Scientists at the John Innes Centre (JIC), Norwich have today reported that a very successful antibiotic, which is harmless to humans but lethal to most bacteria, also kills plants. They have found that an enzyme, which is an important target for several families of antibiotics and was thought to exist only in bacteria, is also present in plants. The discovery sheds further light on plant evolution and highlights a potential area for development of new herbicides, while it has no significance with regard to the medical use and efficacy of the antibiotic. The discovery is reported online and in the latest volume of the international scientific journal Proceedings of the National Academy of Sciences, USA.
“Our interest is in the structure of DNA and in particular in an enzyme called DNA gyrase, which is crucial for maintaining the structure of the DNA molecule in bacteria” says Professor Tony Maxwell (Head of Biological Chemistry at JIC). “The antibiotic ciprofloxacin (Cipro), made famous in 2001 during the anthrax attacks in the US, targets DNA gyrase which, until now, we thought was a bacterial ‘Achilles heel’ because it had only been found in bacteria. However, we have now discovered that plants are sensitive to Cipro and that is because DNA gyrase is also important in plants”.
Working with the common weed Thale Cress (Arabidopsis thaliana) Dr. Melisa Wall, a member of Prof. Maxwell’s team at JIC, found DNA gyrase in both the chloroplasts and mitochondria in plant cells. These tiny structures (called organelles) are responsible for carrying out photosynthesis and respiration respectively. Scientists think that organelles originated from bacteria that were able to live in plant cells and over evolutionary time they eventually became highly specialised to perform particular functions for the cells they were living in. The fact that the organelles still use DNA gyrase is an echo of their distant past as free-living bacteria.
Ray Mathias | alfa
Ammonium nitrogen input increases the synthesis of anticarcinogenic compounds in broccoli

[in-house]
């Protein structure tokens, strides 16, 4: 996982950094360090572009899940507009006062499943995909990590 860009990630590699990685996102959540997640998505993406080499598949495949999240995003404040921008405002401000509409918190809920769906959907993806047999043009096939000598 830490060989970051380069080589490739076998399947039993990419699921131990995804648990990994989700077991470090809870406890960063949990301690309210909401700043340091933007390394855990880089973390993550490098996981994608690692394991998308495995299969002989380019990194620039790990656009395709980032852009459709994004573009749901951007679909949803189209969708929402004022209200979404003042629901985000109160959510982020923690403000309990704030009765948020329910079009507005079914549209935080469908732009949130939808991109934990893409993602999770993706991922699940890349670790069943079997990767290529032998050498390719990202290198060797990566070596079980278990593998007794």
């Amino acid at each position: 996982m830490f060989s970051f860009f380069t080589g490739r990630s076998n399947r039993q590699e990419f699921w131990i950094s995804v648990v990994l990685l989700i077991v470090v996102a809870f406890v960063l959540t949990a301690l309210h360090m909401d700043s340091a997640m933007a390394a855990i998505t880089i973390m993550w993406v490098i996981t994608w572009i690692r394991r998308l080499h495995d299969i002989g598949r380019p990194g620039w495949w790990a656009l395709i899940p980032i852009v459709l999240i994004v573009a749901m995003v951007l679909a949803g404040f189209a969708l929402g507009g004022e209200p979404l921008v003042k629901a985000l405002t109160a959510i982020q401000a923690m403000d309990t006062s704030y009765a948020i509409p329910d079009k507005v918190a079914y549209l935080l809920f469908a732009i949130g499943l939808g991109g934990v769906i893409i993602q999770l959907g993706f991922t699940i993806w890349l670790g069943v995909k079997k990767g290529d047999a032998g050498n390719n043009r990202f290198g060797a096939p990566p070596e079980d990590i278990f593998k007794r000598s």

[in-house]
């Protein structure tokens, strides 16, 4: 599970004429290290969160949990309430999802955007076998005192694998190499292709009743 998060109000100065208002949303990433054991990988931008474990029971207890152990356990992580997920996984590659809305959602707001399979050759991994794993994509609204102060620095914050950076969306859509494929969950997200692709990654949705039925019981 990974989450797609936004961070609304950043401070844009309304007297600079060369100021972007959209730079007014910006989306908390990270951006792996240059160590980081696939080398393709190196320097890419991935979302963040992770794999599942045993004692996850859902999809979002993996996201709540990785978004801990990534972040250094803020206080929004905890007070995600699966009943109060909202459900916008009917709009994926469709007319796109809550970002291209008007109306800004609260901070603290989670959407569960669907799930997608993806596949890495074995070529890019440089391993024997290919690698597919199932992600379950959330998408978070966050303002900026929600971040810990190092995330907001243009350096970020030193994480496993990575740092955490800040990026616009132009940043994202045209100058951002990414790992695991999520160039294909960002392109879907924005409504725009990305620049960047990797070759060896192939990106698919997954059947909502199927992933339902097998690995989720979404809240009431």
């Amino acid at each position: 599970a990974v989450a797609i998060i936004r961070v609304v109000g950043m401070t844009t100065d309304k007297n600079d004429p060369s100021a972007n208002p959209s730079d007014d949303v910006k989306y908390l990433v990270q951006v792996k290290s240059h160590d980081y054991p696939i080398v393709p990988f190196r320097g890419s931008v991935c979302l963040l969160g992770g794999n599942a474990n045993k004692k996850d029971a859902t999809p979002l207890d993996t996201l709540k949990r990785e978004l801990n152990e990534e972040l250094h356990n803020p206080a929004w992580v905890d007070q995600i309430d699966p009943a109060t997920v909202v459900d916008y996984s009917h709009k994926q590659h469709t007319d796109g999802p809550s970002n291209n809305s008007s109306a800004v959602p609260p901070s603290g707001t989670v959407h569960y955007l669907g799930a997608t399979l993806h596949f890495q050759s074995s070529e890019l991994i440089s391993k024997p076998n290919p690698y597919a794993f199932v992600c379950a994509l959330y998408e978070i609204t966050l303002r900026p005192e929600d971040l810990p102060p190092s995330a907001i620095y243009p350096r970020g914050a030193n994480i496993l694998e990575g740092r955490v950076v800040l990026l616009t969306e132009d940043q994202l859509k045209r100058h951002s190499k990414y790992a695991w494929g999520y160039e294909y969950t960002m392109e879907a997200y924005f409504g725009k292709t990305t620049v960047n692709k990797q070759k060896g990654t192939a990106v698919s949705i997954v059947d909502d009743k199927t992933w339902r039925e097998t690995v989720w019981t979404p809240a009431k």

26.04.2017 | University of the Basque Country
New data unearths pesticide peril in beehives
21.04.2017 | Cornell University
More and more automobile companies are focusing on body parts made of carbon fiber reinforced plastics (CFRP). However, manufacturing and repair costs must be further reduced in order to make CFRP more economical in use. Together with the Volkswagen AG and five other partners in the project HolQueSt 3D, the Laser Zentrum Hannover e.V. (LZH) has developed laser processes for the automatic trimming, drilling and repair of three-dimensional components.
Automated manufacturing processes are the basis for ultimately establishing the series production of CFRP components. In the project HolQueSt 3D, the LZH has...
Reflecting the structure of composites found in nature and the ancient world, researchers at the University of Illinois at Urbana-Champaign have synthesized thin carbon nanotube (CNT) textiles that exhibit both high electrical conductivity and a level of toughness that is about fifty times higher than copper films, currently used in electronics.
"The structural robustness of thin metal films has significant importance for the reliable operation of smart skin and flexible electronics including...
The nearby, giant radio galaxy M87 hosts a supermassive black hole (BH) and is well-known for its bright jet dominating the spectrum over ten orders of magnitude in frequency. Due to its proximity, jet prominence, and the large black hole mass, M87 is the best laboratory for investigating the formation, acceleration, and collimation of relativistic jets. A research team led by Silke Britzen from the Max Planck Institute for Radio Astronomy in Bonn, Germany, has found strong indication for turbulent processes connecting the accretion disk and the jet of that galaxy providing insights into the longstanding problem of the origin of astrophysical jets.
Supermassive black holes form some of the most enigmatic phenomena in astrophysics. Their enormous energy output is supposed to be generated by the...
The probability to find a certain number of photons inside a laser pulse usually corresponds to a classical distribution of independent events, the so-called...
Microprocessors based on atomically thin materials hold the promise of the evolution of traditional processors as well as new applications in the field of flexible electronics. Now, a TU Wien research team led by Thomas Müller has made a breakthrough in this field as part of an ongoing research project.
Two-dimensional materials, or 2D materials for short, are extremely versatile, although – or often more precisely because – they are made up of just one or a...
20.04.2017 | Event News
18.04.2017 | Event News
03.04.2017 | Event News
27.04.2017 | Life Sciences
27.04.2017 | Physics and Astronomy
27.04.2017 | Earth Sciences